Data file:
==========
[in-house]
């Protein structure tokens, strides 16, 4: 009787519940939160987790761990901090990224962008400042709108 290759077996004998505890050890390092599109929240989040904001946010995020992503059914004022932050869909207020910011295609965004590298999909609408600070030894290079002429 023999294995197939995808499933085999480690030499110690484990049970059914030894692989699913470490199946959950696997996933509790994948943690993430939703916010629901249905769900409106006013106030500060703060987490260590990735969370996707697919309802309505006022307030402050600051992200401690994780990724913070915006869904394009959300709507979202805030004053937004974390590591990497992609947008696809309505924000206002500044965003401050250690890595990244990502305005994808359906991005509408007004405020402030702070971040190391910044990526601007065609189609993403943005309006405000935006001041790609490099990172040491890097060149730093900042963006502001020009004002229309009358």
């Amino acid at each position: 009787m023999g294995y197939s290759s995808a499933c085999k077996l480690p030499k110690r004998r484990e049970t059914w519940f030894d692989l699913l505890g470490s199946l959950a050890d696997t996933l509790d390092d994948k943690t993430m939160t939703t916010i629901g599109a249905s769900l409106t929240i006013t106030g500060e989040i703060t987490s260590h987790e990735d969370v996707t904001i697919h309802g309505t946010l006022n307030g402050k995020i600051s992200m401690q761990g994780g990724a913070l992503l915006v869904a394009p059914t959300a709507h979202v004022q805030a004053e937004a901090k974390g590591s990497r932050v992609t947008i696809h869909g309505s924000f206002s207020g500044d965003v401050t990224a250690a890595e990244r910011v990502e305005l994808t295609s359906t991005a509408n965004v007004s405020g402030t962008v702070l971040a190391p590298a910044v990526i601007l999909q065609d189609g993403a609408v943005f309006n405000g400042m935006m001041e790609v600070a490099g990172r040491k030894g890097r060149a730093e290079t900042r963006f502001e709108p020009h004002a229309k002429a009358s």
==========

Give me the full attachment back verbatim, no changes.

[in-house]
């Protein structure tokens, strides 16, 4: 009787519940939160987790761990901090990224962008400042709108 290759077996004998505890050890390092599109929240989040904001946010995020992503059914004022932050869909207020910011295609965004590298999909609408600070030894290079002429 023999294995197939995808499933085999480690030499110690484990049970059914030894692989699913470490199946959950696997996933509790994948943690993430939703916010629901249905769900409106006013106030500060703060987490260590990735969370996707697919309802309505006022307030402050600051992200401690994780990724913070915006869904394009959300709507979202805030004053937004974390590591990497992609947008696809309505924000206002500044965003401050250690890595990244990502305005994808359906991005509408007004405020402030702070971040190391910044990526601007065609189609993403943005309006405000935006001041790609490099990172040491890097060149730093900042963006502001020009004002229309009358």
């Amino acid at each position: 009787m023999g294995y197939s290759s995808a499933c085999k077996l480690p030499k110690r004998r484990e049970t059914w519940f030894d692989l699913l505890g470490s199946l959950a050890d696997t996933l509790d390092d994948k943690t993430m939160t939703t916010i629901g599109a249905s769900l409106t929240i006013t106030g500060e989040i703060t987490s260590h987790e990735d969370v996707t904001i697919h309802g309505t946010l006022n307030g402050k995020i600051s992200m401690q761990g994780g990724a913070l992503l915006v869904a394009p059914t959300a709507h979202v004022q805030a004053e937004a901090k974390g590591s990497r932050v992609t947008i696809h869909g309505s924000f206002s207020g500044d965003v401050t990224a250690a890595e990244r910011v990502e305005l994808t295609s359906t991005a509408n965004v007004s405020g402030t962008v702070l971040a190391p590298a910044v990526i601007l999909q065609d189609g993403a609408v943005f309006n405000g400042m935006m001041e790609v600070a490099g990172r040491k030894g890097r060149a730093e290079t900042r963006f502001e709108p020009h004002a229309k002429a009358s």